My two cents: While acceleration may not be the ideal solution, the cost of NOT accelerating may present more negatives, such as:
- lack of challenge leading to boredom,
- loss of sense of discovery, exploration, curiosity,
- development of an unwillingness to struggle and risk making mistakes,
- dearth of opportunities to learn from one's mistakes/failures,
- failure to develop perseverance and resilience,
- lack of respect for other people and their struggles/failures.
- More at this post.

Adding a link to a thread called what kids don't learn, which contains an article listing 10 essential skills which are developed through effort, such as experiencing appropriate academic & intellectual challenge... skills which people may not develop without this level of challenge.

A single-subject acceleration (such as math) affords the child the opportunity to be with academic/intellectual peers for math while also spending some time with chronological age peers for other subjects.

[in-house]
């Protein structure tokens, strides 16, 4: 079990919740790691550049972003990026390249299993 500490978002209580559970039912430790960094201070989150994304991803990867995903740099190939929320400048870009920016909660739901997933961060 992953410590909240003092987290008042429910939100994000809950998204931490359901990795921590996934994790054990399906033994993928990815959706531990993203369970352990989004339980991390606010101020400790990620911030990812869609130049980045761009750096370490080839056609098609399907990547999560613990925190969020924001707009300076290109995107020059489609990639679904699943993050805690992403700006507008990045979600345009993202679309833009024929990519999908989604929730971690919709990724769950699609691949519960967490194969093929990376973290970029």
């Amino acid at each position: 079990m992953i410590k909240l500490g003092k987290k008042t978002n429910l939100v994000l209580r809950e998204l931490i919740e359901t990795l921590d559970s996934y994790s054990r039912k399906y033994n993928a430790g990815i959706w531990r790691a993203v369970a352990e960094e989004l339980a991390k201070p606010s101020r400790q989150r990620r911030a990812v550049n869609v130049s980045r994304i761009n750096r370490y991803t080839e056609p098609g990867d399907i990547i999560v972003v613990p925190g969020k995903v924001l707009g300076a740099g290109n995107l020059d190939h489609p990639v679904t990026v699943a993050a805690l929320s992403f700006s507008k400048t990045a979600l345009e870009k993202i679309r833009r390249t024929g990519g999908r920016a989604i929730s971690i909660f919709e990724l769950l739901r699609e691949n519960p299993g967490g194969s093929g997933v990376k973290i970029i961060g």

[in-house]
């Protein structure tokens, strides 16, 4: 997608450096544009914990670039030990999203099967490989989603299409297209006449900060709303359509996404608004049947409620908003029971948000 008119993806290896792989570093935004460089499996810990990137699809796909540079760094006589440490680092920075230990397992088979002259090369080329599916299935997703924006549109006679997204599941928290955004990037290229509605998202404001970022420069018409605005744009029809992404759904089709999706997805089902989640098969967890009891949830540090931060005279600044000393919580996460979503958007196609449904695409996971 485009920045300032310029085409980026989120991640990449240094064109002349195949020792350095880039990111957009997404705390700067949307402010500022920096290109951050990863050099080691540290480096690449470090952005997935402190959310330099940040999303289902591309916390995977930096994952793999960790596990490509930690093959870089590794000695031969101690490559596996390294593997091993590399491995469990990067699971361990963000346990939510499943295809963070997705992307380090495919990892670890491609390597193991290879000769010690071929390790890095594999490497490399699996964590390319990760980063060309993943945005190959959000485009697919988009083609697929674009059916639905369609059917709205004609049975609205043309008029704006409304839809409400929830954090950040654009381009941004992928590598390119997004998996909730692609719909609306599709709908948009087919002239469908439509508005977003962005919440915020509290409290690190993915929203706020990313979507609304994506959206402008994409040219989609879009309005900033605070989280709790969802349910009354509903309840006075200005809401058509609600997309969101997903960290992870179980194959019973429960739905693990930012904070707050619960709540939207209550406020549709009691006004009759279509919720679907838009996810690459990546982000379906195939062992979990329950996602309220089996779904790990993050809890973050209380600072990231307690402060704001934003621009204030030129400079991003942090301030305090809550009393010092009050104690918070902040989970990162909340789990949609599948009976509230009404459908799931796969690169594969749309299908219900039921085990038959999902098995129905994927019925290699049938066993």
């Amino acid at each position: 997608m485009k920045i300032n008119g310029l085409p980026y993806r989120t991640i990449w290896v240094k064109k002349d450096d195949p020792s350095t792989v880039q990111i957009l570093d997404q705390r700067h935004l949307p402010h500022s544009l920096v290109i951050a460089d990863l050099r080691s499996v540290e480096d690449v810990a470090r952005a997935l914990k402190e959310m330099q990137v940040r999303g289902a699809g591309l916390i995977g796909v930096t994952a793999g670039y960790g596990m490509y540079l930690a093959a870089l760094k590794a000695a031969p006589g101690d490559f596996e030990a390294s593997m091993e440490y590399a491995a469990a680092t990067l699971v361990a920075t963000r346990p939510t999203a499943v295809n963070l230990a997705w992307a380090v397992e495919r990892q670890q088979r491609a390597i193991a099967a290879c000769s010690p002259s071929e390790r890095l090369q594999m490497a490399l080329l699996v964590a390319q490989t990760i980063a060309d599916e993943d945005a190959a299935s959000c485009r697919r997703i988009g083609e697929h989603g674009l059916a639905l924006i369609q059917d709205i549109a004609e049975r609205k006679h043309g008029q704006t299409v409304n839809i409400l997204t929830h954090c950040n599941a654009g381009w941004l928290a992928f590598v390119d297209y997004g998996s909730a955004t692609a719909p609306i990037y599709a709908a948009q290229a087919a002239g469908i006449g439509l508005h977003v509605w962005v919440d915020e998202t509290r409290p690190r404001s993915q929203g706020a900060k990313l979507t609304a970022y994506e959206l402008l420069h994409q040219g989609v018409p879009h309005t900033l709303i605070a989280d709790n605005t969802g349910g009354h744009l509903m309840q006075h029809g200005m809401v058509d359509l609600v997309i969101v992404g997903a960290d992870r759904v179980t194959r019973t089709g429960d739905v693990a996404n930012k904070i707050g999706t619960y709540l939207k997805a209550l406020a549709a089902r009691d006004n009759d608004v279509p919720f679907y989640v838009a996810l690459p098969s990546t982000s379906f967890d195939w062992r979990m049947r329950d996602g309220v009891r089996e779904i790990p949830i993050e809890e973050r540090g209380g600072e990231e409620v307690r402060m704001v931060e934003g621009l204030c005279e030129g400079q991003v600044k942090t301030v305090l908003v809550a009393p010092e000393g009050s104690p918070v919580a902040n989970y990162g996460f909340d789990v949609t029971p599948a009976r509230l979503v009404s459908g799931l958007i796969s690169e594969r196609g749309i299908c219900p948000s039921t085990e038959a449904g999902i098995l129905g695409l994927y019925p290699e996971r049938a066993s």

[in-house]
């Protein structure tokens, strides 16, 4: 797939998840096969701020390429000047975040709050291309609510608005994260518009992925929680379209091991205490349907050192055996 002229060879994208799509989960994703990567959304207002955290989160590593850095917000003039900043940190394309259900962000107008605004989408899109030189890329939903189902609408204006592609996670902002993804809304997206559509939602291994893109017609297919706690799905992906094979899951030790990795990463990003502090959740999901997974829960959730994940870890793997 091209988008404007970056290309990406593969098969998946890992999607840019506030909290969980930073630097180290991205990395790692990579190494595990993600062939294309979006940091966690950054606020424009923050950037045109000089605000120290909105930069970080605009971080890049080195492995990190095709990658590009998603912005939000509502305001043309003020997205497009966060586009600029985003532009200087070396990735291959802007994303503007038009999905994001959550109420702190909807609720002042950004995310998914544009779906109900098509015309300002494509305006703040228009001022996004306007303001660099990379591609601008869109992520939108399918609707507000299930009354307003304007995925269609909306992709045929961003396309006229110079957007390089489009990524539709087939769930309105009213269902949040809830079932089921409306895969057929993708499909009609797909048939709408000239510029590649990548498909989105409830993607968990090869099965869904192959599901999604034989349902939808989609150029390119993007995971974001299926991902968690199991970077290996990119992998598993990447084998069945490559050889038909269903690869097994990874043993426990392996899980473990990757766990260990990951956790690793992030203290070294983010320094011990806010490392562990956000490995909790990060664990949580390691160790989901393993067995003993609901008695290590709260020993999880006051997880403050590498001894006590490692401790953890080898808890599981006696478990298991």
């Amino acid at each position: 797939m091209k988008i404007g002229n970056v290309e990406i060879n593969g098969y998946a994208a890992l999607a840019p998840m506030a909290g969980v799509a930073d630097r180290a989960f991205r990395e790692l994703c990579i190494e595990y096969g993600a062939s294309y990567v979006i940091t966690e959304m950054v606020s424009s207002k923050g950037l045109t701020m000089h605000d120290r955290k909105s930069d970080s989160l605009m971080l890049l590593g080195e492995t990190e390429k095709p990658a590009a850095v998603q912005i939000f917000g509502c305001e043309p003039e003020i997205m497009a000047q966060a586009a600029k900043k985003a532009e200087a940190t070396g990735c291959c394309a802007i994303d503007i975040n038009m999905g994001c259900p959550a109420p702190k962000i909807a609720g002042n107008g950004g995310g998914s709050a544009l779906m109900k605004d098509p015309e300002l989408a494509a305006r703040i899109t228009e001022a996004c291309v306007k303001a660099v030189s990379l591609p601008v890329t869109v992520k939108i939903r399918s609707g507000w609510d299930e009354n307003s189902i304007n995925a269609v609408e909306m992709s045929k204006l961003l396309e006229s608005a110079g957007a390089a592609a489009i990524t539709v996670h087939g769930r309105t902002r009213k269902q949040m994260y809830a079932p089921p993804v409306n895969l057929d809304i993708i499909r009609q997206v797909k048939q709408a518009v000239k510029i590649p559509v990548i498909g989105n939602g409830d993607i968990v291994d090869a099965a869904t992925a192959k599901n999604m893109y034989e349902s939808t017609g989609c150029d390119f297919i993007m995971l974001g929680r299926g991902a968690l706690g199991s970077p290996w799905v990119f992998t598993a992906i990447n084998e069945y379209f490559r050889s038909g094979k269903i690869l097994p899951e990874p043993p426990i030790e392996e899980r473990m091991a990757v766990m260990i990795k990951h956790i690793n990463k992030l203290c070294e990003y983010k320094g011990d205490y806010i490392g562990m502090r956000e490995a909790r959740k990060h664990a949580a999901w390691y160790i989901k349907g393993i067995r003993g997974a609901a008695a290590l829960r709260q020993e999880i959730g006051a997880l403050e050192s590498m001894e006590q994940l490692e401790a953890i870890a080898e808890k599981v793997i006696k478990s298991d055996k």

Here are some links to old forum discussions which may be of interest:
1. Thread called Polling Davidson forum members on acceleration, which discusses whole-grade acceleration (grade skip) and has many links to other threads with thoughtful responses on children's experiences with having older friends/peers/classmates. A list of these links is also summarized in this post from a thread called Considering a grade skip.
2. Post linking to "The Right Fit" authored by Tamara Fisher, from archives of her column Unwrapping the Gifted, for Education Week.

Bottom line: Think in terms of matching the program to the child, rather than matching the child to the program. Take each year at a time, and adjust as needed to facilitate your unique child's academic, intellectual, social, and emotional growth and well-being.